Physics Tenures Its Second Woman Prof.
Associate Professor Mara Prentiss yesterday became second woman in the history of the physics department to receive tenure from that department.
The significance of the appointment to the department was twofold, according to Gary J. Feldman, chair of the physics department. "We've been working very hard to make it a comfortable place for female students," Feldman said.
Feldman said the appointment represented a larger trend of increasing female students in the graduate Physics program. "We have an usually large number of female graduate students," he said.
The appointment is in keeping with the physics department's efforts to promote its junior faculty, Feldman said.
Whenever possible, the department hires the strongest junior faculty members available, Feldman said. As a result, when the department seeks to offer tenure to top physicists in any particular field, it frequently finds that individual is already a member of the Department, he said.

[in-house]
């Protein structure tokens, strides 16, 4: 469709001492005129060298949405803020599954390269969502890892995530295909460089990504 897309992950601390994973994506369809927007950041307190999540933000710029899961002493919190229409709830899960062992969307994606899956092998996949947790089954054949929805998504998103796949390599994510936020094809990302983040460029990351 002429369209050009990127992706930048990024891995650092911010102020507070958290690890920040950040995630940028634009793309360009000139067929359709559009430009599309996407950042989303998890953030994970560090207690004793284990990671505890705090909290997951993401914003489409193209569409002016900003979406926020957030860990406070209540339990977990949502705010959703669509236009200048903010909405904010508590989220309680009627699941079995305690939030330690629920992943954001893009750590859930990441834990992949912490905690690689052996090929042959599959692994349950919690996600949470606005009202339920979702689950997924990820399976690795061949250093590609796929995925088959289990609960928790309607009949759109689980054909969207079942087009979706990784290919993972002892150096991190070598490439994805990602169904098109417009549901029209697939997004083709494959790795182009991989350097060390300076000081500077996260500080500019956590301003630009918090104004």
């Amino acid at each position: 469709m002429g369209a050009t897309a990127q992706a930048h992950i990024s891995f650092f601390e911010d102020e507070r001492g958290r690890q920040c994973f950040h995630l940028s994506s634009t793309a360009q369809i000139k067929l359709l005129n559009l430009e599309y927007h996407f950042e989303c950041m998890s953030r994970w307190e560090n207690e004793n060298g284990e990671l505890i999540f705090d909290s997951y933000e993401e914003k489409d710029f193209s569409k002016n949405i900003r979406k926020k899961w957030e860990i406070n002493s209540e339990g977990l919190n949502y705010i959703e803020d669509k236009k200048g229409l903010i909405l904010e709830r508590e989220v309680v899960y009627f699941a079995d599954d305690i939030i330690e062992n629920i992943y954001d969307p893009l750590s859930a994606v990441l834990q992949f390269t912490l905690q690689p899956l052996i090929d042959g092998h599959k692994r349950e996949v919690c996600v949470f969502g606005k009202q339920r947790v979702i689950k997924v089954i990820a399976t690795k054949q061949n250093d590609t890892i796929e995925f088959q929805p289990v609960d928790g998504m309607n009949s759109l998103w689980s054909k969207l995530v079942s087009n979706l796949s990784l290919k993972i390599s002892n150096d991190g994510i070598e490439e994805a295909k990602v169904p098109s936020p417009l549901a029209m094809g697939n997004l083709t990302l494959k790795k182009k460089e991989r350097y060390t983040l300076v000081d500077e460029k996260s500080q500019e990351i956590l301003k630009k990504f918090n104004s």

"[Prentiss] was judged to be the top in her peer group," Feldman said.
As an experimental atomic physicist, Prentiss specializes in using laser fields to manipulate atoms, he said.
Prentiss's work is significant, Feldman said, because she has performed research on electromagnetic fields. The knowledge she has gained by depositing atoms in narrow lines could have important applications in lithography, he said.
According to Feldman, Prentiss, the 1994 recipient of the Phi Betta Kappa Award for excellence in teaching, has also obtained a patent to place a lens on a optical filter.
"It's still unreal," Prentiss said. I'was jumping up and down walking through Harvard Square."
Students and faculty in the department said they were surprised at the pace of the process. "We didn't realize it could be this quickly," said J.D. Paul, a physics graduate student.
Physics professors said yesterday that Prentiss is extremely well qualified and will prove a valuable addition to the Harvard faculty.
"There was no question," said Melissa Franklin, professor of physics, who is the only other tenured female professor in the department.
"It's great," she said. We're taking over."